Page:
The Leonid Meteor Shower: Evidence for a young universe!
AiG Information Department
Astronomers and sky watchers all over the world are preparing for one of the most spectacular Leonid sky shows since 1966. Every year between November 16-18, the Earth passes through a stream of dust and debris that is left behind by Comet 55P/Tempel-Tuttle. It is this dust and debris trail which produces the display known as the "Leonid Meteor Shower." Comet 55P/Tempel-Tuttle orbits the Sun once every 33 1/4 years, usually producing a more dazzling display in that year. The last great meteor storm took place in 1966.
So what has the Leonid Meteor Shower to do with evidence for a young universe?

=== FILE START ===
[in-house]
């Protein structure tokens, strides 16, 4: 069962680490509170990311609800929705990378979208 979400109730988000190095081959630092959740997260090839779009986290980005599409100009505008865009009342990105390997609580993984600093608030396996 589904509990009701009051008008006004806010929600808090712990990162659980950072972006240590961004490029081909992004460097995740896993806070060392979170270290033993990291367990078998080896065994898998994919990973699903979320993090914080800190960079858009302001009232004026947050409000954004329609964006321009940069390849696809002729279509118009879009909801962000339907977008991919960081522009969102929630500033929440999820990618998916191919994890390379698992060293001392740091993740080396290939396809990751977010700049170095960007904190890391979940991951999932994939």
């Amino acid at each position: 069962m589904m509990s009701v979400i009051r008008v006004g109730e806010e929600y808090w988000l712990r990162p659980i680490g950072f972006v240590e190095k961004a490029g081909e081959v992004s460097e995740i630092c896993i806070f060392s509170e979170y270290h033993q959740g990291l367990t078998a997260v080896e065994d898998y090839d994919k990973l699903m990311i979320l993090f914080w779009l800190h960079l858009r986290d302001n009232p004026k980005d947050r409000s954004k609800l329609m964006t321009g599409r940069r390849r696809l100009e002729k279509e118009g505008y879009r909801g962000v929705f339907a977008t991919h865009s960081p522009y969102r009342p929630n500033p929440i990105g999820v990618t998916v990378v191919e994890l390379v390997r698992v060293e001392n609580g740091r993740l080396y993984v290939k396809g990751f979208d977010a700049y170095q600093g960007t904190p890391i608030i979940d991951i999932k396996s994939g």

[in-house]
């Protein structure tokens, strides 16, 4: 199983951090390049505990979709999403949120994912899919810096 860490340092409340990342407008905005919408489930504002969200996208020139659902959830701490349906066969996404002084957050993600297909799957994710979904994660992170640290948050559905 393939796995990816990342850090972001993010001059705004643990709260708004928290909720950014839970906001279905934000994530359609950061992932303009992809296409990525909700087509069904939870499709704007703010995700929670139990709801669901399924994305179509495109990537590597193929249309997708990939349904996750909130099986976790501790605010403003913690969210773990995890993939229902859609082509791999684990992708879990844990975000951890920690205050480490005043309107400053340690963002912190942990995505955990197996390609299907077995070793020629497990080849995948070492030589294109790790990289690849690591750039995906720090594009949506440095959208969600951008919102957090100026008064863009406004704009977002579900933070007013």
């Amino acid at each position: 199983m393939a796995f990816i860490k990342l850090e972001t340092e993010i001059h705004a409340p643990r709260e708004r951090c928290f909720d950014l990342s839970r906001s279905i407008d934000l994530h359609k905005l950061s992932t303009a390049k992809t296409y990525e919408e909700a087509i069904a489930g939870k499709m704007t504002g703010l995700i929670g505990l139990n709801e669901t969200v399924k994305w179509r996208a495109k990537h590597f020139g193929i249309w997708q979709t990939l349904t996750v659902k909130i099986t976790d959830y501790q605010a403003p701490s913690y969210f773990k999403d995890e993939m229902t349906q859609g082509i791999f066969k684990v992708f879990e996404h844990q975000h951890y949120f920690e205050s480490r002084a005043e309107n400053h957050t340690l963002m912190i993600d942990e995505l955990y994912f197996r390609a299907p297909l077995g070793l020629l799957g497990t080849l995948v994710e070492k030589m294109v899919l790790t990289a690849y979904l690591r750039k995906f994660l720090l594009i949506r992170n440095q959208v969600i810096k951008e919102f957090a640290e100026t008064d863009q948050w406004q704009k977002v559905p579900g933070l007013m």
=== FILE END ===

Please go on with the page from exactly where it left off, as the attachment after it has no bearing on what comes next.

Each time Comet 55P/Tempel-Tuttle passes close to the Sun, it becomes a little smaller as its surface melts and sheds more dust, debris, and liquid. With an orbit of 33 1/4 years, this process of losing material could not have occurred for more than a few thousand years. This relatively short life-span poses a challenge to evolutionists and old-Earth creationists. Evolutionary astronomers have spent much time developing scenarios to explain the existence of comets in a 4.6 Ga Solar System. However, many questions and problems still remain.
For more information on this subject, see the following article: Comets and the Age of the Solar System
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